You can motivate your child for successful learning by building self-esteem. Ask your child to describe himself. Do bright, positive, upbeat words come out….smart, good, nice, popular, happy?

Or do you hear…..dumb, fat, mad, broke, and a list of “can’t do” things like can’t read very well, can’t run fast, can’t make friends, can’t do math?

Before a child can achieve learning success, he needs to believe in himself…..have an image of self-worth…..a sense of being capable….a sense of self-esteem. He needs to see himself as a “can-do” kid.

Research shows that these feelings of confidence contribute to success in learning, success in social relationships, and high self-esteem.

Learning

Friday, January 11th, 2013

In an educational sense learning and behavior are inseparable.  Learning is said to have occurred when there is an observable change of behavior.  All learning results from exposure to stimulation.

The source of stimulation is referred to as the stimulus. For the newborn all stimuli are unique in that they have not yet been meaningfully associated with a personal response mode.

With the passage of time the child begins to associate specific stimuli with specific personal reactions. By way of example a child may relieve personal discomfort by moving the head away from an intensely bright light. Conversely the child may associate auditory sound patterns made by an adult with the satisfaction of his need for food.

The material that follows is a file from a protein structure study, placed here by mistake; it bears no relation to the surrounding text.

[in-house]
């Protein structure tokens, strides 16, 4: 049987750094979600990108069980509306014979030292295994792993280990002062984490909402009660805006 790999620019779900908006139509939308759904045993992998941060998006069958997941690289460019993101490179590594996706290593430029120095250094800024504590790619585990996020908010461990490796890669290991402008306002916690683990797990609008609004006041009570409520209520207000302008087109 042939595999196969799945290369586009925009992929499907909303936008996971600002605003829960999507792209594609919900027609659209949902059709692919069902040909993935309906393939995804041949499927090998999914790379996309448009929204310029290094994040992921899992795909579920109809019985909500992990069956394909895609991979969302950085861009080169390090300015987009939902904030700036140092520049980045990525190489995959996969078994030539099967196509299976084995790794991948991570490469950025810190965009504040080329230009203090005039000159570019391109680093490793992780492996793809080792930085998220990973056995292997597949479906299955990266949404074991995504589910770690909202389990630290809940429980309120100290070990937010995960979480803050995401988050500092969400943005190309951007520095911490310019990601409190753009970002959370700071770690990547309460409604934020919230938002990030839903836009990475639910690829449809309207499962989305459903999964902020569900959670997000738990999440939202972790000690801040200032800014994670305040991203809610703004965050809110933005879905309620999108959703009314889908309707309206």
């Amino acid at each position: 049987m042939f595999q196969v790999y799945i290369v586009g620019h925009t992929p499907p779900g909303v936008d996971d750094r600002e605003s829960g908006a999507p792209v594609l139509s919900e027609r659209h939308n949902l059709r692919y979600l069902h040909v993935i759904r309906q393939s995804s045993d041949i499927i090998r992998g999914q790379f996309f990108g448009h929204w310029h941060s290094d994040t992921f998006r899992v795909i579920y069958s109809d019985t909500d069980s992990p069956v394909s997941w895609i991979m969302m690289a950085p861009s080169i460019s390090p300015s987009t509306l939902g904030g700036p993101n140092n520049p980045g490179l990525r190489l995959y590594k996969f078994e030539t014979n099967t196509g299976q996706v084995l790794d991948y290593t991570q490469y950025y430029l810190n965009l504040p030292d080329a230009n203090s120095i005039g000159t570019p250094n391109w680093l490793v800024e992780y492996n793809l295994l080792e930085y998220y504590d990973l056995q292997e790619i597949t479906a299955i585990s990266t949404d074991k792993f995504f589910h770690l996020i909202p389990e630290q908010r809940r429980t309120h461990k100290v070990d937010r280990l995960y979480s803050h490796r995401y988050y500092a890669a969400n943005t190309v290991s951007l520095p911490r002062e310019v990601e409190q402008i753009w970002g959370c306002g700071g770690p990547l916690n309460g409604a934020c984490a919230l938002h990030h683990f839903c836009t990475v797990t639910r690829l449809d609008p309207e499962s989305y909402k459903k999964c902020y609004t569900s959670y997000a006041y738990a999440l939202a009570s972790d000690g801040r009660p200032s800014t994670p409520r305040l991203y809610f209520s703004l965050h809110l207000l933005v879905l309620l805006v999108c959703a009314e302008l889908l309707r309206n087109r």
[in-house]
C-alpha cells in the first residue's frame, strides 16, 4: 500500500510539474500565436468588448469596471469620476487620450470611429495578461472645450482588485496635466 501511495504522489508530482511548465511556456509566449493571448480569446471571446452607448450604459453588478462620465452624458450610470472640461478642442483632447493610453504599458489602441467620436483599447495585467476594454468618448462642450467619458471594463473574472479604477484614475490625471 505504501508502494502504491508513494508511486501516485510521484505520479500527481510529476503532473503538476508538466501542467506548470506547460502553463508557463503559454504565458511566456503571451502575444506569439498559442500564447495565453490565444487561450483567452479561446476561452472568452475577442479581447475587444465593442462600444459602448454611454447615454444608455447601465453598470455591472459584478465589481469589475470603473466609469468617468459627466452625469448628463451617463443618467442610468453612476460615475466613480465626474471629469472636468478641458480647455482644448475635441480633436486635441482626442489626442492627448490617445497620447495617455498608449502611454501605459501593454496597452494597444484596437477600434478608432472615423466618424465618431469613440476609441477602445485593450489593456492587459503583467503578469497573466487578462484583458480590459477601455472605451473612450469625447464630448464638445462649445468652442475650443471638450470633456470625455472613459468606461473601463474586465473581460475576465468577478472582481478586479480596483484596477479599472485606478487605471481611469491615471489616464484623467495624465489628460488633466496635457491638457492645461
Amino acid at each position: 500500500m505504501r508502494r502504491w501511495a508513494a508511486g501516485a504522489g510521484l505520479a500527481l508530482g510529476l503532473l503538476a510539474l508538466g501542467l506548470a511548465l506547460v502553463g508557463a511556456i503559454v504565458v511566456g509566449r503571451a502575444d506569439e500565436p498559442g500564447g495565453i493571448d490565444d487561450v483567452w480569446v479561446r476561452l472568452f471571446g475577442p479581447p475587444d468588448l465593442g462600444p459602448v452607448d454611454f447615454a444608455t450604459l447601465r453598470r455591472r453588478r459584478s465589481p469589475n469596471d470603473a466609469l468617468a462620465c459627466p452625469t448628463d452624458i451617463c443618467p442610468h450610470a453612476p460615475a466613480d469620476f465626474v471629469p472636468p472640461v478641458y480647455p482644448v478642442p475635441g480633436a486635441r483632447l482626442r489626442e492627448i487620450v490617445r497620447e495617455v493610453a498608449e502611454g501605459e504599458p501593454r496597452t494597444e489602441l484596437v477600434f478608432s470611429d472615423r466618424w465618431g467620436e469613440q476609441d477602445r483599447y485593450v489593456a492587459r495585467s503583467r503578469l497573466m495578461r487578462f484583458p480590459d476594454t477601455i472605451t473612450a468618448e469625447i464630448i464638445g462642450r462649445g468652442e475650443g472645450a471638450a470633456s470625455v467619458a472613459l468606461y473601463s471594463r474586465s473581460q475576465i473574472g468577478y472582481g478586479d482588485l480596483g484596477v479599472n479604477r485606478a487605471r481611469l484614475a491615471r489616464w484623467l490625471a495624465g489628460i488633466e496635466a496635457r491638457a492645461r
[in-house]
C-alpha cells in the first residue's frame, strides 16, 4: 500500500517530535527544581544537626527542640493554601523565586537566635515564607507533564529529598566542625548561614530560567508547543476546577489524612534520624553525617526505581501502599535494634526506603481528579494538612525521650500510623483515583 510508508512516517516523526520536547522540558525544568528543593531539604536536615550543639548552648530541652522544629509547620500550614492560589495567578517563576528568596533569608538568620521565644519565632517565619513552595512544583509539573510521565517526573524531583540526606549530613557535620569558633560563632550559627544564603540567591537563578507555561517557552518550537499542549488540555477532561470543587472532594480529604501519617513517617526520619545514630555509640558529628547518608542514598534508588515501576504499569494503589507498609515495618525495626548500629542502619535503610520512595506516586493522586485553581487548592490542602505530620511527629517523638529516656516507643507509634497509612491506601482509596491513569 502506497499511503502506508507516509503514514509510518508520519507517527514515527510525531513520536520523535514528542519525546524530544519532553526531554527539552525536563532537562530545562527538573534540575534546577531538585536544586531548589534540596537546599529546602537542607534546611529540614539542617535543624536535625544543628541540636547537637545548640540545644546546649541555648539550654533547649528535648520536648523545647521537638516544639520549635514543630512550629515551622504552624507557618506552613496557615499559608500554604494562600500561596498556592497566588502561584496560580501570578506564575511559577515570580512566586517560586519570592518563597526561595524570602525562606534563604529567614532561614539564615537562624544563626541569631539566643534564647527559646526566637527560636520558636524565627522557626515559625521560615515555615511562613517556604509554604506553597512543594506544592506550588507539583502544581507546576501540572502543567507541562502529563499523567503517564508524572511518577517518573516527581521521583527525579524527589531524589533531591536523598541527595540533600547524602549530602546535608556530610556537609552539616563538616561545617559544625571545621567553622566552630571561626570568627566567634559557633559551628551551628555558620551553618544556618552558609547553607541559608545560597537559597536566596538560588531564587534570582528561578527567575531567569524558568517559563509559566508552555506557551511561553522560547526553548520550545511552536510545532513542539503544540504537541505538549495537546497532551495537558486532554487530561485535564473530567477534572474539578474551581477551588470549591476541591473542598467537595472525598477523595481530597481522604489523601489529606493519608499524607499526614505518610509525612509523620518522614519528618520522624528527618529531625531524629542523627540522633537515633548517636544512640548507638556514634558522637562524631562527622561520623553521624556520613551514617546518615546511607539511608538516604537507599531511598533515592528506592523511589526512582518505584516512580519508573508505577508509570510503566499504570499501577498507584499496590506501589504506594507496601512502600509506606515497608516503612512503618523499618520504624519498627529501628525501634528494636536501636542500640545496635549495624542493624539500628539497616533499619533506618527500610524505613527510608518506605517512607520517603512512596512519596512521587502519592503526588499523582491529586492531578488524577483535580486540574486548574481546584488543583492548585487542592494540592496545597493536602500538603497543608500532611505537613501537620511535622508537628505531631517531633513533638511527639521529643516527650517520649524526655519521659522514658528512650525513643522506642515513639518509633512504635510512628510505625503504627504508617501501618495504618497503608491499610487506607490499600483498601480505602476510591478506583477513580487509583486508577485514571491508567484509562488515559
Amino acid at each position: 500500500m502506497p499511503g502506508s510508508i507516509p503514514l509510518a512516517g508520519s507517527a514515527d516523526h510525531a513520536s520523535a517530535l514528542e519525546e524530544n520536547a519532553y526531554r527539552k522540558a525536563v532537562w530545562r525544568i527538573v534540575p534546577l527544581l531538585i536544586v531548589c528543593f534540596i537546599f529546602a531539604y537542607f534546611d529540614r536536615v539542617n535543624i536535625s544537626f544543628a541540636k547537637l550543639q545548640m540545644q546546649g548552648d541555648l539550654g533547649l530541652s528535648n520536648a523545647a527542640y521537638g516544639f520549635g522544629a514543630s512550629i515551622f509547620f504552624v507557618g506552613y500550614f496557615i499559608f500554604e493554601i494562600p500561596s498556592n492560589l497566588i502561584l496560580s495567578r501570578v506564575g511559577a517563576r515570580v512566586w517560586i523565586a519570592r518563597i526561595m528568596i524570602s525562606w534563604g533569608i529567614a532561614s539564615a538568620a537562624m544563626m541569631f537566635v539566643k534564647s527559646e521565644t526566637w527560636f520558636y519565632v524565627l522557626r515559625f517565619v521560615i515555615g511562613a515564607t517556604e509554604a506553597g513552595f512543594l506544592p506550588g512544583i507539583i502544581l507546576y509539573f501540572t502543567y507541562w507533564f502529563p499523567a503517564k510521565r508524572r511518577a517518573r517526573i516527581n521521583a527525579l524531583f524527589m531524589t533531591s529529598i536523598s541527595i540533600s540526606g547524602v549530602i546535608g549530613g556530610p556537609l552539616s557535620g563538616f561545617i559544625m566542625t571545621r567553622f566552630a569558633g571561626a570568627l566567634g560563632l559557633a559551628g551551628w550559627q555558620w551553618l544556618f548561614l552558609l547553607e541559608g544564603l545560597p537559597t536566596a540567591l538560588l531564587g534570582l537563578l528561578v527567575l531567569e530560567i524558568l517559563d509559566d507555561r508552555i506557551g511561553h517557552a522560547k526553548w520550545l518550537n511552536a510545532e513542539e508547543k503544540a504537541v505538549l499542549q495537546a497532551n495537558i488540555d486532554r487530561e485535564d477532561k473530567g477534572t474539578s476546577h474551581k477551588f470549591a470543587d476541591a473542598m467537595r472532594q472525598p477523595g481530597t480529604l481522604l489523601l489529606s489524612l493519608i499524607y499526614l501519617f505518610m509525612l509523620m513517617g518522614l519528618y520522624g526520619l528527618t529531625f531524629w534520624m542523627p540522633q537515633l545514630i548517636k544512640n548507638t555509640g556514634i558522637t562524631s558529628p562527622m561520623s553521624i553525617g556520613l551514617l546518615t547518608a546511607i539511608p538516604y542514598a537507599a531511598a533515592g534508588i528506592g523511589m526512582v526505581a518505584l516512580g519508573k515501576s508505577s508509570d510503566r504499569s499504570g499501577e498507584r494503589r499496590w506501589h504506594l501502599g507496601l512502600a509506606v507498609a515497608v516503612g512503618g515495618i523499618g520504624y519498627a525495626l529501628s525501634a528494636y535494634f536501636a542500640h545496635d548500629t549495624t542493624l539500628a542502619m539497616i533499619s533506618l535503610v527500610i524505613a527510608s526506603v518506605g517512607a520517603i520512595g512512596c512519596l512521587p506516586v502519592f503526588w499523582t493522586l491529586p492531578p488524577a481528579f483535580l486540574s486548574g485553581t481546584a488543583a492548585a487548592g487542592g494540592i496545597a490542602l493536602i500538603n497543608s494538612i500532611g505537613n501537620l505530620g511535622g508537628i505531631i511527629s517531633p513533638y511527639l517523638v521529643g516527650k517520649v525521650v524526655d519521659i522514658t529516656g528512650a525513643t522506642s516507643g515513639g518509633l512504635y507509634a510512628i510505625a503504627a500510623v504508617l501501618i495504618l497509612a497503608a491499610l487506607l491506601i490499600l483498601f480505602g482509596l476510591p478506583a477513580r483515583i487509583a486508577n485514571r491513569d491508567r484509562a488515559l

Through continual exposure to stimulation, the child begins to accumulate a pool of stimulus bound information. In this way he is ultimately able to predict his personal reaction to any stimulus which he has previously experienced in some meaningful way.

A stimulus is not sufficient unto itself. A stimulus must be sensed or received if it is to have instructional value. Some sensory organ on the body must be able to detect the stimulus. Having a stimulus and the process of receiving it cannot complete a learning sequence. The received stimulus must be processed by the brain to cause some form of expression. The final part of the learning model which must be considered is what actually happens as a result of having detected a stimulus, or the terminal behavior. By combining all of these elements the basic learning model, in its simplest form, looks like this:

Stimulus —» Reception —| Processing |—» Terminal Behavior (Expression)

The learning model graphically represents a chain type of reaction commencing with receptive skills, proceeding to process skills and concluding with some form of expressive activity.